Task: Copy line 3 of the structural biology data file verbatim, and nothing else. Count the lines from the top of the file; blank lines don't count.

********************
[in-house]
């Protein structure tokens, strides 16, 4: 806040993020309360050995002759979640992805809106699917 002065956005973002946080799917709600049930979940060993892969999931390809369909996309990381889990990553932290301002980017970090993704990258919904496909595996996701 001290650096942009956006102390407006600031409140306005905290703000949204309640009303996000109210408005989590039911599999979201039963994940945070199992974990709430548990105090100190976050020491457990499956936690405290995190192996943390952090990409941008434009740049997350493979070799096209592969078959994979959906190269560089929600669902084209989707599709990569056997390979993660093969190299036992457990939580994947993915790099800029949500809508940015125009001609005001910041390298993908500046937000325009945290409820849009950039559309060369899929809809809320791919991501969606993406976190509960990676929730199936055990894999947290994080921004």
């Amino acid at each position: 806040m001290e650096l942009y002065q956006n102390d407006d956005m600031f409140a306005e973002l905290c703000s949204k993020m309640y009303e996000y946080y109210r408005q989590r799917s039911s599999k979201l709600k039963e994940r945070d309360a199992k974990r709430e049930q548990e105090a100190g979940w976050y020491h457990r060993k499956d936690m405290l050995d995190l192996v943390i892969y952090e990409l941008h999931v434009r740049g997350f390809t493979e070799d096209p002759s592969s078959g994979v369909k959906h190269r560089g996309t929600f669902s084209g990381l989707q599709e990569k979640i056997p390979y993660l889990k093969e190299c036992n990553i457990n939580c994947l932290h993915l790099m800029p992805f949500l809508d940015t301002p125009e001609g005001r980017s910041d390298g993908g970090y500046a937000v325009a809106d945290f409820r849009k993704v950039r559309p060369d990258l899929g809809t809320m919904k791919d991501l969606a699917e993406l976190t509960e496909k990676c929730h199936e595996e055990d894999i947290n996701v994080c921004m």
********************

């Amino acid at each position: 806040m001290e650096l942009y002065q956006n102390d407006d956005m600031f409140a306005e973002l905290c703000s949204k993020m309640y009303e996000y946080y109210r408005q989590r799917s039911s599999k979201l709600k039963e994940r945070d309360a199992k974990r709430e049930q548990e105090a100190g979940w976050y020491h457990r060993k499956d936690m405290l050995d995190l192996v943390i892969y952090e990409l941008h999931v434009r740049g997350f390809t493979e070799d096209p002759s592969s078959g994979v369909k959906h190269r560089g996309t929600f669902s084209g990381l989707q599709e990569k979640i056997p390979y993660l889990k093969e190299c036992n990553i457990n939580c994947l932290h993915l790099m800029p992805f949500l809508d940015t301002p125009e001609g005001r980017s910041d390298g993908g970090y500046a937000v325009a809106d945290f409820r849009k993704v950039r559309p060369d990258l899929g809809t809320m919904k791919d991501l969606a699917e993406l976190t509960e496909k990676c929730h199936e595996e055990d894999i947290n996701v994080c921004m």